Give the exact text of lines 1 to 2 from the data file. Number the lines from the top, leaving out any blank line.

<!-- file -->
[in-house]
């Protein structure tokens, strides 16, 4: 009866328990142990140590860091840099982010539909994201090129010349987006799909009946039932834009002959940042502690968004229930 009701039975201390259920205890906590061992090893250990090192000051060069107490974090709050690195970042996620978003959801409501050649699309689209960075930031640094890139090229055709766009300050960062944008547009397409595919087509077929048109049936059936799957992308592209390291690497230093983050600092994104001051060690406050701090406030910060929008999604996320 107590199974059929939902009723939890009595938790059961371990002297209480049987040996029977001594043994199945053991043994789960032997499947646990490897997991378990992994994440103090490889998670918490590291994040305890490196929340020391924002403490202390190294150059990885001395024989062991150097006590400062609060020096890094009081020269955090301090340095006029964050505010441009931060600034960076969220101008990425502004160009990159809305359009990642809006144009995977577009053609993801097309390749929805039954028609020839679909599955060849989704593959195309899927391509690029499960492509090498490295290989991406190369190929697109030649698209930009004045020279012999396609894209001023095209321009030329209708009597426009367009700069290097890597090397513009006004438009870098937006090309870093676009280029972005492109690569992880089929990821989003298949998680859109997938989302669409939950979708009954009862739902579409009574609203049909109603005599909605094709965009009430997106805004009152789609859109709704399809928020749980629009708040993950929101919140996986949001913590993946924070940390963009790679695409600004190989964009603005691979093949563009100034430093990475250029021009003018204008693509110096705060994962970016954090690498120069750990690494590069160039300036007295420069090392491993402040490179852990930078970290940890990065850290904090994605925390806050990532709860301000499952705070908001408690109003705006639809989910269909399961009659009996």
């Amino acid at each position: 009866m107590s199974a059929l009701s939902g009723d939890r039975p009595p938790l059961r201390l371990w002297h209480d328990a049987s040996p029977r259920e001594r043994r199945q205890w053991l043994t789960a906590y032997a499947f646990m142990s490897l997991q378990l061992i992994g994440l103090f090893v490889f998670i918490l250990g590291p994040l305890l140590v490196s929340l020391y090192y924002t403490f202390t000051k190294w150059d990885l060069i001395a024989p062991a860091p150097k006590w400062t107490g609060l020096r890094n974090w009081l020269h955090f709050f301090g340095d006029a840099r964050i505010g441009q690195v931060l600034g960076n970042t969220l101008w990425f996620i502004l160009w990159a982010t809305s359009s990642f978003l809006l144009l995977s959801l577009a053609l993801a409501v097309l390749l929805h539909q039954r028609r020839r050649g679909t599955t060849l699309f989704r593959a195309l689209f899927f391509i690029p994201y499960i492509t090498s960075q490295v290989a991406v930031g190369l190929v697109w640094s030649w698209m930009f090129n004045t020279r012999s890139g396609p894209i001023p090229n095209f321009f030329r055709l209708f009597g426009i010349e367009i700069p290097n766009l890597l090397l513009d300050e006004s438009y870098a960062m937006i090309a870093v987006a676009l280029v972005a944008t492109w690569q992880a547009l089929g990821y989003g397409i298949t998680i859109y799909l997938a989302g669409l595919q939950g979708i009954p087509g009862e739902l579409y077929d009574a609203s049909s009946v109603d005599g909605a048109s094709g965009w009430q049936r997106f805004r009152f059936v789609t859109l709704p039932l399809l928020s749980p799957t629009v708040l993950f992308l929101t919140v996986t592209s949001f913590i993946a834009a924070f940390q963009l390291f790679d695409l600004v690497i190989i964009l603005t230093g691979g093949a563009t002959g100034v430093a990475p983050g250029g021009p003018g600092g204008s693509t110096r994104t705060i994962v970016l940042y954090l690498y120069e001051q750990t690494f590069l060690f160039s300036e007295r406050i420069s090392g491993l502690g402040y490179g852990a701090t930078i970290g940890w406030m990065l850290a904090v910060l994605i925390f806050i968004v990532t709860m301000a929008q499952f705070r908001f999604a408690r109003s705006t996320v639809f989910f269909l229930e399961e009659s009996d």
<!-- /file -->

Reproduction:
[in-house]
């Protein structure tokens, strides 16, 4: 009866328990142990140590860091840099982010539909994201090129010349987006799909009946039932834009002959940042502690968004229930 009701039975201390259920205890906590061992090893250990090192000051060069107490974090709050690195970042996620978003959801409501050649699309689209960075930031640094890139090229055709766009300050960062944008547009397409595919087509077929048109049936059936799957992308592209390291690497230093983050600092994104001051060690406050701090406030910060929008999604996320 107590199974059929939902009723939890009595938790059961371990002297209480049987040996029977001594043994199945053991043994789960032997499947646990490897997991378990992994994440103090490889998670918490590291994040305890490196929340020391924002403490202390190294150059990885001395024989062991150097006590400062609060020096890094009081020269955090301090340095006029964050505010441009931060600034960076969220101008990425502004160009990159809305359009990642809006144009995977577009053609993801097309390749929805039954028609020839679909599955060849989704593959195309899927391509690029499960492509090498490295290989991406190369190929697109030649698209930009004045020279012999396609894209001023095209321009030329209708009597426009367009700069290097890597090397513009006004438009870098937006090309870093676009280029972005492109690569992880089929990821989003298949998680859109997938989302669409939950979708009954009862739902579409009574609203049909109603005599909605094709965009009430997106805004009152789609859109709704399809928020749980629009708040993950929101919140996986949001913590993946924070940390963009790679695409600004190989964009603005691979093949563009100034430093990475250029021009003018204008693509110096705060994962970016954090690498120069750990690494590069160039300036007295420069090392491993402040490179852990930078970290940890990065850290904090994605925390806050990532709860301000499952705070908001408690109003705006639809989910269909399961009659009996």